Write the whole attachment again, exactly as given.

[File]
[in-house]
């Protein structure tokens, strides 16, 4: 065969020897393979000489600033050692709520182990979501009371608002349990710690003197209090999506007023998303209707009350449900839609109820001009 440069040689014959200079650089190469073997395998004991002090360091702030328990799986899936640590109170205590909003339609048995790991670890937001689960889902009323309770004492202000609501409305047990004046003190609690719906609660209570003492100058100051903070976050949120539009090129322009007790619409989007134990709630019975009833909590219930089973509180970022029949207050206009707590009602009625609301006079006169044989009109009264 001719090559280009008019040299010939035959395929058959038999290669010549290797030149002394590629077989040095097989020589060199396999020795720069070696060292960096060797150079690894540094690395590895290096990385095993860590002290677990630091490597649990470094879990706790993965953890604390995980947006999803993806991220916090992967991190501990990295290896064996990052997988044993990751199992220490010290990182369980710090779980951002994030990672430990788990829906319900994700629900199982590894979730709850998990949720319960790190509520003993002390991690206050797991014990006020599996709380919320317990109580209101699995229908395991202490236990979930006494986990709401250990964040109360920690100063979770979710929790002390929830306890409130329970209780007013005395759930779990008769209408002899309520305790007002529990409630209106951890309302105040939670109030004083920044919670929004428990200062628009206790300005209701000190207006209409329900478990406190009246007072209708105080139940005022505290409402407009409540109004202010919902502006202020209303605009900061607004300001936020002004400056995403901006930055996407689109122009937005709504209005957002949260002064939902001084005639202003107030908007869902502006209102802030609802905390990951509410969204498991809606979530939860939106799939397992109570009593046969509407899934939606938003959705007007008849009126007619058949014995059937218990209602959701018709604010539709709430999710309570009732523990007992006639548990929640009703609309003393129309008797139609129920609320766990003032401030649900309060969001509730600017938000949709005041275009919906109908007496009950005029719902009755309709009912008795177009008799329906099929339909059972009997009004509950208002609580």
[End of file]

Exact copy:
[in-house]
């Protein structure tokens, strides 16, 4: 065969020897393979000489600033050692709520182990979501009371608002349990710690003197209090999506007023998303209707009350449900839609109820001009 440069040689014959200079650089190469073997395998004991002090360091702030328990799986899936640590109170205590909003339609048995790991670890937001689960889902009323309770004492202000609501409305047990004046003190609690719906609660209570003492100058100051903070976050949120539009090129322009007790619409989007134990709630019975009833909590219930089973509180970022029949207050206009707590009602009625609301006079006169044989009109009264 001719090559280009008019040299010939035959395929058959038999290669010549290797030149002394590629077989040095097989020589060199396999020795720069070696060292960096060797150079690894540094690395590895290096990385095993860590002290677990630091490597649990470094879990706790993965953890604390995980947006999803993806991220916090992967991190501990990295290896064996990052997988044993990751199992220490010290990182369980710090779980951002994030990672430990788990829906319900994700629900199982590894979730709850998990949720319960790190509520003993002390991690206050797991014990006020599996709380919320317990109580209101699995229908395991202490236990979930006494986990709401250990964040109360920690100063979770979710929790002390929830306890409130329970209780007013005395759930779990008769209408002899309520305790007002529990409630209106951890309302105040939670109030004083920044919670929004428990200062628009206790300005209701000190207006209409329900478990406190009246007072209708105080139940005022505290409402407009409540109004202010919902502006202020209303605009900061607004300001936020002004400056995403901006930055996407689109122009937005709504209005957002949260002064939902001084005639202003107030908007869902502006209102802030609802905390990951509410969204498991809606979530939860939106799939397992109570009593046969509407899934939606938003959705007007008849009126007619058949014995059937218990209602959701018709604010539709709430999710309570009732523990007992006639548990929640009703609309003393129309008797139609129920609320766990003032401030649900309060969001509730600017938000949709005041275009919906109908007496009950005029719902009755309709009912008795177009008799329906099929339909059972009997009004509950208002609580």